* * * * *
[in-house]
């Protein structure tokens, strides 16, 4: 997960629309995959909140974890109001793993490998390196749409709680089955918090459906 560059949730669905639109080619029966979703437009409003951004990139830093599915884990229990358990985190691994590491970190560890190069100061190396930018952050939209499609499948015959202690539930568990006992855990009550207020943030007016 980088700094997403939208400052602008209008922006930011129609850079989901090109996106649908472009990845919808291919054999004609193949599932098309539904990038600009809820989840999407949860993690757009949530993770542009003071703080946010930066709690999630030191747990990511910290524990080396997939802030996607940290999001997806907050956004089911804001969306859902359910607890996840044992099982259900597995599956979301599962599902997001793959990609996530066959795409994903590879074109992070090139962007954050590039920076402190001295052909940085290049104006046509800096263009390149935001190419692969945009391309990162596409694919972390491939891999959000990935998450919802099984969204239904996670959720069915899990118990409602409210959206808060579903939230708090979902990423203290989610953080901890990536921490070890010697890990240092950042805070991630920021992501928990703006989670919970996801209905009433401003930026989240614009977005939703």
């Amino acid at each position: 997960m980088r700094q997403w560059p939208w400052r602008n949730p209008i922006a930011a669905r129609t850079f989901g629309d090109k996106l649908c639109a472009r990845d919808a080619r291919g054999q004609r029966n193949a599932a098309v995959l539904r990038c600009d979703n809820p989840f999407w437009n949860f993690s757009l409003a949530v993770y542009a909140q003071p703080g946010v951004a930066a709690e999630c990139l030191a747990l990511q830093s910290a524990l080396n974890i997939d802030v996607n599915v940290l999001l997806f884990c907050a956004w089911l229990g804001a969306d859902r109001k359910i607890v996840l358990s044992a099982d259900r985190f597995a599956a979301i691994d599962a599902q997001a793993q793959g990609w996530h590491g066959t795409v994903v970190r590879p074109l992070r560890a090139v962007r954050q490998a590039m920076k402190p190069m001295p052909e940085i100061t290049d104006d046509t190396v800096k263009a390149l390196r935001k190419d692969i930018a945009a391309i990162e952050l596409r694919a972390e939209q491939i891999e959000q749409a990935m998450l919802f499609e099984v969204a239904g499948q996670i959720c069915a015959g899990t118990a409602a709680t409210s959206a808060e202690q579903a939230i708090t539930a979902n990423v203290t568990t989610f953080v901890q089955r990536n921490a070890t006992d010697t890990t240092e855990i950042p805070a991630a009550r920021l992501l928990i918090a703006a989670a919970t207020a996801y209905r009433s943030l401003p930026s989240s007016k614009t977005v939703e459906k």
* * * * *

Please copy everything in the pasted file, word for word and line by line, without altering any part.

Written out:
[in-house]
């Protein structure tokens, strides 16, 4: 997960629309995959909140974890109001793993490998390196749409709680089955918090459906 560059949730669905639109080619029966979703437009409003951004990139830093599915884990229990358990985190691994590491970190560890190069100061190396930018952050939209499609499948015959202690539930568990006992855990009550207020943030007016 980088700094997403939208400052602008209008922006930011129609850079989901090109996106649908472009990845919808291919054999004609193949599932098309539904990038600009809820989840999407949860993690757009949530993770542009003071703080946010930066709690999630030191747990990511910290524990080396997939802030996607940290999001997806907050956004089911804001969306859902359910607890996840044992099982259900597995599956979301599962599902997001793959990609996530066959795409994903590879074109992070090139962007954050590039920076402190001295052909940085290049104006046509800096263009390149935001190419692969945009391309990162596409694919972390491939891999959000990935998450919802099984969204239904996670959720069915899990118990409602409210959206808060579903939230708090979902990423203290989610953080901890990536921490070890010697890990240092950042805070991630920021992501928990703006989670919970996801209905009433401003930026989240614009977005939703």
């Amino acid at each position: 997960m980088r700094q997403w560059p939208w400052r602008n949730p209008i922006a930011a669905r129609t850079f989901g629309d090109k996106l649908c639109a472009r990845d919808a080619r291919g054999q004609r029966n193949a599932a098309v995959l539904r990038c600009d979703n809820p989840f999407w437009n949860f993690s757009l409003a949530v993770y542009a909140q003071p703080g946010v951004a930066a709690e999630c990139l030191a747990l990511q830093s910290a524990l080396n974890i997939d802030v996607n599915v940290l999001l997806f884990c907050a956004w089911l229990g804001a969306d859902r109001k359910i607890v996840l358990s044992a099982d259900r985190f597995a599956a979301i691994d599962a599902q997001a793993q793959g990609w996530h590491g066959t795409v994903v970190r590879p074109l992070r560890a090139v962007r954050q490998a590039m920076k402190p190069m001295p052909e940085i100061t290049d104006d046509t190396v800096k263009a390149l390196r935001k190419d692969i930018a945009a391309i990162e952050l596409r694919a972390e939209q491939i891999e959000q749409a990935m998450l919802f499609e099984v969204a239904g499948q996670i959720c069915a015959g899990t118990a409602a709680t409210s959206a808060e202690q579903a939230i708090t539930a979902n990423v203290t568990t989610f953080v901890q089955r990536n921490a070890t006992d010697t890990t240092e855990i950042p805070a991630a009550r920021l992501l928990i918090a703006a989670a919970t207020a996801y209905r009433s943030l401003p930026s989240s007016k614009t977005v939703e459906k």